- Because it keeps with a patriotic spirit – Patriotism may be defined as undying devotion to one’s country. The Bible is not short of examples. David could not stomach the Philistine Goliath’s insults toward his nation and God, risking his life for their honour (1 Samuel 17). Nehemiah could not bear the news of his people’s struggle and shame, so he prayed earnestly and acted (Nehemiah 2:1-8). Our country’s plummeting economy, injustice, etcetera, might all be bad enough to get us wishing we called a different nation home. But such wishing is not for patriots. Patriots fight to turn things around, and the ballot is one crucial means for doing so. We owe ourselves not just the duty to vote but the love that expresses itself in no other way. It is a love that gifts fellow citizens good leaders, who in turn will dispense justice and equity, thwarting any chance that some will suffer hunger and thirst while others enjoy looted wealth.
- Because Godly, reasonable voting prevents suffering – It is on account of bad leaders that a nation suffers (Proverbs 28:12). King Ahab’s wickedness and influence unto sin brought drought upon the land of Israel for three years. He was so evil that he allowed child sacrifice to Molech (2 Kings 16:3)! A nation will at other times suffer not as a direct consequence of its leadership’s sins but as a consequence of its incompetencies. Cattle rustling and its associated deaths, lack of access to education, high unemployment, etc., can all be undone by putting competent, God-fearing leaders in power.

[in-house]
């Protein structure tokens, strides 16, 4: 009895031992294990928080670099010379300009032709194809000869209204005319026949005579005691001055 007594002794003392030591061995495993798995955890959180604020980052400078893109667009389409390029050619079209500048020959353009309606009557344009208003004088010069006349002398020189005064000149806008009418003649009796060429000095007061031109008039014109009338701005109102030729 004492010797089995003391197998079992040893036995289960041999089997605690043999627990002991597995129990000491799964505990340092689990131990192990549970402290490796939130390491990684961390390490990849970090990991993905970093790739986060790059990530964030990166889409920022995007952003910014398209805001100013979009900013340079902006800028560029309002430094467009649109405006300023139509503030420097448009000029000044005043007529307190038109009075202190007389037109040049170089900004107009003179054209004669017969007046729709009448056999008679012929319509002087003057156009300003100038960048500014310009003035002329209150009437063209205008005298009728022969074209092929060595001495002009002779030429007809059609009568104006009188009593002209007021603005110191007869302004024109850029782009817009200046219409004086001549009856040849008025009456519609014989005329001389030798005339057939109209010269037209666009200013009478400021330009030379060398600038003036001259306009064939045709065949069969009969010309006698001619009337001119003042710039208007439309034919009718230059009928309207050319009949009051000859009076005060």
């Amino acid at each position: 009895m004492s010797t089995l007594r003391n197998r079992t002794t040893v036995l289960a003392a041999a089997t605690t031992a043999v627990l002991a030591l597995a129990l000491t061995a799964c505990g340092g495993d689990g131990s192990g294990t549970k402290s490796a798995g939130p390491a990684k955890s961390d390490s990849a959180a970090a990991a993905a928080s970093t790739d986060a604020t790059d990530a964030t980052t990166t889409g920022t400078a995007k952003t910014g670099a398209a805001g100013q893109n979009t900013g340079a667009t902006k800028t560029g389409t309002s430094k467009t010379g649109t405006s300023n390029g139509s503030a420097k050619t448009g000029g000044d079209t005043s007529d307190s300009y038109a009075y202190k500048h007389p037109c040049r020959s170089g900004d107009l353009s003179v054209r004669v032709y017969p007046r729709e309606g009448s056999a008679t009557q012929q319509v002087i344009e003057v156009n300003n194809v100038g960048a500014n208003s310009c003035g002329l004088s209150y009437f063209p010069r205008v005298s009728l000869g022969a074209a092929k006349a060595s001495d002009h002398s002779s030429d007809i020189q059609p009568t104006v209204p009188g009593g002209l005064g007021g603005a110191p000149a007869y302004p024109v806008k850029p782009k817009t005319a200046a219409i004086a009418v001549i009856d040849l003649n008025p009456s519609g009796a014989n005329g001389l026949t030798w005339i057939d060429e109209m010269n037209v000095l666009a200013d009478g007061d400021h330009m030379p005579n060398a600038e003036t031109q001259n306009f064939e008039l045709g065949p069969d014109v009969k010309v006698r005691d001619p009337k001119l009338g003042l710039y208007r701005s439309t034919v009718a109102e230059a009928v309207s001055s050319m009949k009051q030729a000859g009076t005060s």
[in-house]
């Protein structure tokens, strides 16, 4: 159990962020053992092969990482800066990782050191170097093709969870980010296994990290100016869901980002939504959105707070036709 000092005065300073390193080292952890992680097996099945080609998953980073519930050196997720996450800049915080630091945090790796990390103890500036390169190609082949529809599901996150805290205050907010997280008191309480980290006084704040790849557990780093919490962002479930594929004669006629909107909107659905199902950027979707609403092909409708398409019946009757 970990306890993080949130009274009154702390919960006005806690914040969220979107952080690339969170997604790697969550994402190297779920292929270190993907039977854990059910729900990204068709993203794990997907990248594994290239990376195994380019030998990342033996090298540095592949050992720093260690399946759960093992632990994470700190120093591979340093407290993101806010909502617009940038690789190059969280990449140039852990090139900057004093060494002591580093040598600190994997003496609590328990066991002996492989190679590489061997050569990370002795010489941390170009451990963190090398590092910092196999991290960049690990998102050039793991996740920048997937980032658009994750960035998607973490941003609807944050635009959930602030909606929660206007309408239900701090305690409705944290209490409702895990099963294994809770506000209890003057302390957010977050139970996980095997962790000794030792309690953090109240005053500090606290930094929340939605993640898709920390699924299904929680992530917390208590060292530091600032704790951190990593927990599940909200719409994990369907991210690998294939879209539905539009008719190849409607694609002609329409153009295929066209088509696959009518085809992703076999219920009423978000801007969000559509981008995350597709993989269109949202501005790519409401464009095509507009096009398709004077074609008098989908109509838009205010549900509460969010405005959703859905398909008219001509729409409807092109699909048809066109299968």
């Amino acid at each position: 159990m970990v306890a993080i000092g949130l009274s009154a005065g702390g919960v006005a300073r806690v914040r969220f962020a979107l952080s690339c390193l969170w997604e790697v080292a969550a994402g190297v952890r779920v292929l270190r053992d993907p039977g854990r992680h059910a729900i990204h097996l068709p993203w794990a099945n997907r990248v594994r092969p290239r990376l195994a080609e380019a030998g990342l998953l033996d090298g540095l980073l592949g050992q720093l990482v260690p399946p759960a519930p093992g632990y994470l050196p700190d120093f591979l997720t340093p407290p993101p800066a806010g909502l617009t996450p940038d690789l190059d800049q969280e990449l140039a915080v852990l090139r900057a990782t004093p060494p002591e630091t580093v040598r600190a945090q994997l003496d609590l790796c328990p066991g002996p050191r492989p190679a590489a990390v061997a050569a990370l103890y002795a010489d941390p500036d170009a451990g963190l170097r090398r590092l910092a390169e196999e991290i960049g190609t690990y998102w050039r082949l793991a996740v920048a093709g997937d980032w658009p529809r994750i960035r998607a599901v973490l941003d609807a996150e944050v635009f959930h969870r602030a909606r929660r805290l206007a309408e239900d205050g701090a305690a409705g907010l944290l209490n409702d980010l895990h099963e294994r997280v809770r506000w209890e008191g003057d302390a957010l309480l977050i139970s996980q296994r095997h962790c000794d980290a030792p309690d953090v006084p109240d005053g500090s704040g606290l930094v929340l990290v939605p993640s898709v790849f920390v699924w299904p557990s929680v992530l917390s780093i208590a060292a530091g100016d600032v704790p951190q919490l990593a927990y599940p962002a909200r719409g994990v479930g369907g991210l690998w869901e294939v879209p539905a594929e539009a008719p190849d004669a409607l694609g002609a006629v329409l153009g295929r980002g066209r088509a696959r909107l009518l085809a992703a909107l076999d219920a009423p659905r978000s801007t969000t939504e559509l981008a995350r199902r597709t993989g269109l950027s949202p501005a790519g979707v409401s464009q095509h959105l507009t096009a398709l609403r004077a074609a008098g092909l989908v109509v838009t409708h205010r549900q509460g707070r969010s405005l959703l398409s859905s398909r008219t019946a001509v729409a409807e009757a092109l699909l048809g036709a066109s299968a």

- Because wrong leadership choices displease God (Hosea 8:8-10) – It pleases God that there be a leadership that promotes humanity’s peaceful and prosperous existence (1 Timothy 2:2). In saying they wanted a king like other nations, Israel rejected God as king over them (1 Samuel 8:7). We similarly reject God’s reign over us by choosing men who, instead of working to bring about God’s good purposes for humanity, attempt to thwart them. Such choosing can be done both by casting a vote in favour of an evil man, or boycotting to vote altogether.
The Guide for Christian Voting
A Christian should vote in a way that aims to bring glory to God. We should neither accept nor reject a man because of his tribe, but rightly evaluate his character. Is he an honourable man? Does he love and care for his neighbours? Is he innocent of corruption? Ultimately, are his policies championing what accords with the will of God or not?
We Must Repent
Where we’ve erred, especially by being indifferent, we ought to repent. The opportunity to do so is just around the bend. God forbid that we would be like the Laodicean Christians who were of no refreshing influence on their society. They were indifferent to the community’s needs. They were lukewarm (Revelations 3:14-22).
It is unthinkable that Christians, who know the will of God best and are called to pursue it, should leave the crucial matter of a nation’s leadership in the hands of heathen men. God cares about who becomes our leader, and so should we–and actively so.